Reducing the debate over national security to ‘good guys’ and ‘bad guys’ is insulting and dangerous, writes Joyce McMillan
WEDNESDAY evening, and I am listening to Radio 4’s The World Tonight programme debating the verdicts handed down by a US military court in the case of Bradley Manning, the young US army intelligence operative who leaked millions of military and diplomatic documents to the Wikileaks website, to the major embarrassment of the US Government.
We have already heard how Manning was found guilty on all counts, except that of aiding the enemy; and now two opposing Americans – Steve Bucci of the right-wing neo-conservative Heritage Foundation in Washington, and the civil rights lawyer and journalist Chase Madar – are discussing the outcome of the trial.
And what I am thinking, in the quiet of an Edinburgh evening, is just how completely unreassured I feel by this conversation; how uncertain that the freedom of the ordinary citizen to speak, to associate, to think, to campaign, and to learn about what is happening in the world, is still in any way a core value of leading western governments. It’s not that I am a particular admirer of Bradley Manning, or of his most recent successor Edward Snowden, or of the Wikileaks empire to which Manning leaked the information. What chills the blood, rather, is the language in which securocrats like Steve Bucci seek to dismiss and discredit this latest generation of electronic whistleblowers. The US security services exist, he says, “to keep good guys alive and to catch bad guys”; and in seeking to make some of their activities more difficult, Manning has essentially become a “bad guy”.
Now this is not, it seems to me, the language of a political analyst addressing a society of adults; it is rather the language of a veteran member of the military-industrial establishment – Bucci was an assistant to secretary of defence Donald Rumsfeld, during the George W. Bush administration – addressing a public whom he has come to regard as children, to be endlessly bamboozled with the idea that the bad guys are just beyond the gate, and that only the grown ups in the Pentagon know how to deal with them. And the tone of the British military-industrial establishment, while a little less obviously offensive, likewise boils down, in the debate over Edward Snowden’s GCHQ revelations, to a suffocatingly complacent assertion that since Britain is a “free” country, it is unthinkable that our security forces would do anything wrong; when in fact, it’s precisely our ability to discover wrongs that have been done in our name, and to hold public servants of all kinds to account, that gives us any right to call ourselves a free country at all.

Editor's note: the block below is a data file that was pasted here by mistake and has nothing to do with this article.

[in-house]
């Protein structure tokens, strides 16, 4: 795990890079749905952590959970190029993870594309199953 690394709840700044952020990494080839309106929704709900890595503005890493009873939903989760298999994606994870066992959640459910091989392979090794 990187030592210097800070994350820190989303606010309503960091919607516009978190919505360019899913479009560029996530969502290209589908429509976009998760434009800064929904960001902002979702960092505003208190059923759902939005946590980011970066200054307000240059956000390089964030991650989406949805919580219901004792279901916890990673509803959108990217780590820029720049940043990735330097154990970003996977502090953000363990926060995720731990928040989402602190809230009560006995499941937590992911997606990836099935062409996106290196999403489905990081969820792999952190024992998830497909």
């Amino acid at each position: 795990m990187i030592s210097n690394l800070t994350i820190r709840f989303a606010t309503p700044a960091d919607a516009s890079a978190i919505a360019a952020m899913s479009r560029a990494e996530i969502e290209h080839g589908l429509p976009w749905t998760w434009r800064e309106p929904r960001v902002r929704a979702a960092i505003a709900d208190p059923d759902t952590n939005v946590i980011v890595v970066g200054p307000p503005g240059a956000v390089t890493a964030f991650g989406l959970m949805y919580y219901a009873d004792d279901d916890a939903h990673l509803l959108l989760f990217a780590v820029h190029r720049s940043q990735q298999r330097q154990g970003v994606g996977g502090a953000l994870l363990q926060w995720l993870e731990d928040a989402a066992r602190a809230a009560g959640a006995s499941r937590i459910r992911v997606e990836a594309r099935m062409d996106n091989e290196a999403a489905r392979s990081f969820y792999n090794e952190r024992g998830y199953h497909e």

If the price of freedom is eternal vigilance, though, then it seems that the people of both Britain and the United States are sound asleep on the job. Twelve years of the so-called “war on terror”, accompanied – in Britain – by unceasing attacks on the very phrase “human rights” from sections of the media and the Tory Party, seems to have left a large majority of the population inured to the idea that constant official invasions of privacy are the norm, and that law-abiding folks will “have nothing to fear.”